Finally, the first weekend in June. And Ben had planned a “last” really big climbing ride before we start to taper off: a Triple Diablo. And what greets us on Saturday morning, but a steady rain with gusty winds. A good size low is parked off the coast spinning bands of rain through. So Sherie and I just take what comes, and do Pilates, weights, and walk up Albany Hill with heavy packs.
And Sunday it is supposed to rain more, but it dawns overcast and humid. Not cold, not rainy. And Ben had been considering a ride that stayed near home, so if the rains came it would only be a quick downhill back and hopefully he wouldn’t get as chilled as last week. He had been considering sometime doing the Berkeley Hills Death Ride, a route up the steepest baddest-ass climbs above home. And it seemed to fit the bill for close to home and a killer workout.
Sherie was sensible and decided to watch the French Open Men’s Final (she loves Rafa Nadal) and ride later on her own. So Ben took out the commute bike, his steel-framed mountain bike, because he wanted the really low gears for the climbs. It was nice to strip the panniers and “go light” compared to the average day on the way to the office. So here we go, up and up some more…
Marin Ave goes straight up from Arlington Circle. It is the only road in the Berkeley Hills that does not attempt to traverse, switchback, etc. It goes straight up. And there are at least five blocks out of about fifteen total that are over 20% grade. Ben’s cycle computer quoted 25% max grade on this. Ben did have to turn off Marin four or five times onto the traversing side streets to move his heart down out of his throat and back into his chest cavity. (Thanks Sherie for doing so many intervals this year, Ben actually did recover his heart rate in a minute or two to go up the next block.) The last block to Grizzly Peak Blvd is certainly the hardest climb Ben can ever remember doing. I’m standing up, pulling up on the bars, trying to keep the legs moving, and notice a spider walking uphill on the road below my bike. I was so relieved to note that I was (barely) able to climb faster than the spider!
Then its left down GP, right on Wildcat Canyon Rd into Tilden, and then right up South Park Dr. South Park is the easiest of the climbs today, but still tough. It does “step up” however, and there are places to recover. Max was probably only about 13%. It was great to come out on top of the ridge and see the big view to the bay, for a fast descent down GP to Shasta, then left into Berkeley North Side and to the football stadium.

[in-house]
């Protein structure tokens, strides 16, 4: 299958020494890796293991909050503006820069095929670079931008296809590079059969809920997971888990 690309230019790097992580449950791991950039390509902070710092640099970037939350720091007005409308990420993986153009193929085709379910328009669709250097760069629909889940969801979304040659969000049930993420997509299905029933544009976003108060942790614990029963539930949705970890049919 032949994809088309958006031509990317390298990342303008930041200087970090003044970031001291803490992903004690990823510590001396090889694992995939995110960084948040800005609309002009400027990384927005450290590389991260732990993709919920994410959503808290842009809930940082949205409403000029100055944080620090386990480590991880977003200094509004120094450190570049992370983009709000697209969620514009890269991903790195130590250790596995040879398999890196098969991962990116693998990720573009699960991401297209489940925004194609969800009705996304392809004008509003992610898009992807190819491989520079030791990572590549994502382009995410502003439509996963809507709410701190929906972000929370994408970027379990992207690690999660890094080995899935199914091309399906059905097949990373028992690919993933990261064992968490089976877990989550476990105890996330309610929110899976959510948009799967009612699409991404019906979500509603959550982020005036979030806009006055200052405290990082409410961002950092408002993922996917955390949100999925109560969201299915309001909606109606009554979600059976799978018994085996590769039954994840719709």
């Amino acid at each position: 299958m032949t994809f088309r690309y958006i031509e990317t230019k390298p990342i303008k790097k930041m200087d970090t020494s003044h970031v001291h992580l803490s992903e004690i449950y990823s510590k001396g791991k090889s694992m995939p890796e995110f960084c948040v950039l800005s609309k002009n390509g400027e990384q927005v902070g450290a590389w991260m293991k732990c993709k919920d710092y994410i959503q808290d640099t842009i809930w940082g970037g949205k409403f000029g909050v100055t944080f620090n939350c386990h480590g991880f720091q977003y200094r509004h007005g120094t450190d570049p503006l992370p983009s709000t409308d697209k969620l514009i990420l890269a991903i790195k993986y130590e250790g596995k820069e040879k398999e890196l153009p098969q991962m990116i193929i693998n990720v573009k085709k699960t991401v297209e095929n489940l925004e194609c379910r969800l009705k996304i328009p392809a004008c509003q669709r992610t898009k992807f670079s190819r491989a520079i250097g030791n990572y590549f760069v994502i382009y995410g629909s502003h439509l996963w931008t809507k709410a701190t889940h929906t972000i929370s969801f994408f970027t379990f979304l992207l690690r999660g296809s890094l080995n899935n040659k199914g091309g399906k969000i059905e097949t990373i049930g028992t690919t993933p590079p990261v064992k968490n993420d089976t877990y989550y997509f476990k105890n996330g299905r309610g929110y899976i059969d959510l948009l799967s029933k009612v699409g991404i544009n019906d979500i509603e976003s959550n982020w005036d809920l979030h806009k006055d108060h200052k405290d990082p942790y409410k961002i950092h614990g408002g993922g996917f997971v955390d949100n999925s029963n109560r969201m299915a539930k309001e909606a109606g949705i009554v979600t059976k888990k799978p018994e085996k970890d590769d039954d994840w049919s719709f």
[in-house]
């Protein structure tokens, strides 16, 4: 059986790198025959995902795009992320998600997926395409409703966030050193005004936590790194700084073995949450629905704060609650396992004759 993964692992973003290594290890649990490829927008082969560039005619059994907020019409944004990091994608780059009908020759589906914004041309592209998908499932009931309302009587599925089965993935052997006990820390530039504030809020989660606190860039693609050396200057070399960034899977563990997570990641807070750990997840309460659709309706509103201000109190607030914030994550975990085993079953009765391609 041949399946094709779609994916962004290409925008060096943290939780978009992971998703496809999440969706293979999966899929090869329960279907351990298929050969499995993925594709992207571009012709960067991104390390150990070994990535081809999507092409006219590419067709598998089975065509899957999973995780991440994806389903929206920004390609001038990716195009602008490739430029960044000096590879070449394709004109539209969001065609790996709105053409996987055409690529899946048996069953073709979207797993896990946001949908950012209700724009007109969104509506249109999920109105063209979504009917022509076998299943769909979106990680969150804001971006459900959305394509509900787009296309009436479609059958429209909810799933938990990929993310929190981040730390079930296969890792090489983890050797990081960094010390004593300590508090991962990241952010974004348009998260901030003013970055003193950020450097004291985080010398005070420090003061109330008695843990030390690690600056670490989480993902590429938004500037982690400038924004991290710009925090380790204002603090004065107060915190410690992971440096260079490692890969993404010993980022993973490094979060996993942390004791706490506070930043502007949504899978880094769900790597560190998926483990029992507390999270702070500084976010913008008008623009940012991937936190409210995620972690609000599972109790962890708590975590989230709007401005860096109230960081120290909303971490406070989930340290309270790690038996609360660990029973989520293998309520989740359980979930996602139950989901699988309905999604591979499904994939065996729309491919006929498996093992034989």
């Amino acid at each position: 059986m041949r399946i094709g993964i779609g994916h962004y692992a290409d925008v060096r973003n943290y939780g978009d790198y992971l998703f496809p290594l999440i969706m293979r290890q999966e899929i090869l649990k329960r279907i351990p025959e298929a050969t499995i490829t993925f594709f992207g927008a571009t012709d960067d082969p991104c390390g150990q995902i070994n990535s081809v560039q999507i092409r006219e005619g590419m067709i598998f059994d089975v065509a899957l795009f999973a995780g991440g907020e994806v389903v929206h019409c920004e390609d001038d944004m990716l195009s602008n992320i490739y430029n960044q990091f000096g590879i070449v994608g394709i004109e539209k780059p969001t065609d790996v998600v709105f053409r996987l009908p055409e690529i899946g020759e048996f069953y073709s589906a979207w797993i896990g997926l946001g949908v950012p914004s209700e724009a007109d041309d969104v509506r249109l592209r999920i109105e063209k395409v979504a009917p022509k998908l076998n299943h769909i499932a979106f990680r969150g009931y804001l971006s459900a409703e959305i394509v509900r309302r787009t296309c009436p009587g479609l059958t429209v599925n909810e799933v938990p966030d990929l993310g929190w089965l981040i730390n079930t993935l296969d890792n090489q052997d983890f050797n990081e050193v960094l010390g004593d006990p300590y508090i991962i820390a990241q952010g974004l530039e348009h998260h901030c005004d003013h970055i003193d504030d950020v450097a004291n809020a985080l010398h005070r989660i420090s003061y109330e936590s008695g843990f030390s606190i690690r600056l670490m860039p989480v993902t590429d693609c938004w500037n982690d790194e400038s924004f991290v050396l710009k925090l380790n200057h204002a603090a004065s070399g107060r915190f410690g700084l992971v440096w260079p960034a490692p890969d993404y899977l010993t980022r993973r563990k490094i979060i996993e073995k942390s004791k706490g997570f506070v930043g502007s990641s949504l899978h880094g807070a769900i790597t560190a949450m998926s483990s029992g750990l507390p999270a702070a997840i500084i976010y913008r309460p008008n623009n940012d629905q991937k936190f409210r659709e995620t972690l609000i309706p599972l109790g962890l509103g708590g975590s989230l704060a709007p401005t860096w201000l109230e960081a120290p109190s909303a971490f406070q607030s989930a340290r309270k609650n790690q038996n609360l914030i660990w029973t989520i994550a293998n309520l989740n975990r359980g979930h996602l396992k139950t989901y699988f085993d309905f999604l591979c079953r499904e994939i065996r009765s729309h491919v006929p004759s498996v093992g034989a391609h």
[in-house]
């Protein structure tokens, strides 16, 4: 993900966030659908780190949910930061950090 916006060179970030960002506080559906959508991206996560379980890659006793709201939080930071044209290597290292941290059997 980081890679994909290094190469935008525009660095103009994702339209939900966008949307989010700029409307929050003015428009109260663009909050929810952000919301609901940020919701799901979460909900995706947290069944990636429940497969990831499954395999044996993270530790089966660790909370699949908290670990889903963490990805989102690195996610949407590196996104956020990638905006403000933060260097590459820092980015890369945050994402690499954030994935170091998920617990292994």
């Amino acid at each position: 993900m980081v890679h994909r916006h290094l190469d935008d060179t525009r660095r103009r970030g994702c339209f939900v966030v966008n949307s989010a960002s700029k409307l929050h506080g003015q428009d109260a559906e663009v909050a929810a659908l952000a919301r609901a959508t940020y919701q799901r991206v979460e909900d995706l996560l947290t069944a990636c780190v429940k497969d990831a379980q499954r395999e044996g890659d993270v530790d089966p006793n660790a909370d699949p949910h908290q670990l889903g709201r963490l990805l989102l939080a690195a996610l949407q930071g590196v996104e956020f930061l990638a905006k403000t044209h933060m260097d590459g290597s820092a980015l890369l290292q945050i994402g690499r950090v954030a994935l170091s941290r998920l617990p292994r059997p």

For you Bears fans, the stadium now looks so surreal. The surrounding wall of concrete, with the arches, that used to contain the bowl of bleachers is all that is standing! For months trucks have been moving material in and out, but to Ben’s eye it is still just a big shell. It would be a good time to hike up to Tightwad Hill and peer down to see the construction details.
Anyway, now it is time to climb Centennial. Ben and Sherie ride the lower half of this road weekly, and it starts mildly then gets up to about 12% to the gate where Sherie turns into LBL to go to work. Ben then usually turns around and goes down to his office. But today Ben kept climbing. It does steepen, and the long hill and turn are near 15% for several hundred meters, before a couple steps for the Lab and Lawrence Hall of Science. Then it was across GP and down Golf Course Dr, and Ben stopped at Island Picnic site for a bathroom and water break.
On the way to Orinda, Ben got to chase some high school mountain bikers down past Inspiration Point. They turned onto El Toyanal, but Ben stayed on Wildcat, then right on SP Dam Rd into Orinda to climb El Toyanal from the bottom. Most of El Toy is actually just steady, with a few ramps of steeps. Ben actually was able to relax on this after leaving the pool and its associated traffic behind. After a mile or two, you have to follow your nose uphill a few blocks from El Toyonal to get onto Lomas Contadas. LC gets right to work climbing the last of the subdivisions of Orinda past the stables and into Tilden Park. And it sure is steep and steady, long stretches well over 15% with ramps of 18%. Ben sure had a sweat going at the top, and was happy to stop again at Steam Trains to fill bottles and add layers.
Only one long hill to go, but it is the longest. After going south on GP and then down Tunnel Road, the route climbs Claremont, then left up GP and then to the fire roads for the summit of the Berkeley Hills: Vollmer Peak. Claremont starts reasonably at about 7%, but just steepens as you go until the last half mile or so you are at 13% and more to cllimb some switchbacks to the ridge. Ben had some road biker company here, going a similar pace, so there was conversation and distraction from the pain of the fifth killer hill of the morning. After the turn, the stretch on Grizzly Peak is so familiar, as Ben has climbed this many times on the way home. Then past Steam Trains to the fireroad, and the last two killer 25% steps to get on the plateau peak of Volmer.
Ben had been sharing text messages with Sherie, and knew she had ridden the bay trail to Pt. Richmond. And suspected that Rafa had won in four sets. And had lead in his legs and a song in his head as he swooped downhill back to the homestead in Albany.
73.49 KM 45.66 Miles
1890 vert M 6201 ver ft
4:16 ride time
17.20 KPH ave 10.7 MPH
7% ave grade
25% max grade
8 stops to add/shed layers
And amazing, at home after shower, lunch, a 30 minute nap and 60 minutes of sports on TV, Ben could walk to REI to buy brake pads. With new brake pads and a new tire (new on front, old front moved to back), Ben’s bike is ready for Italy.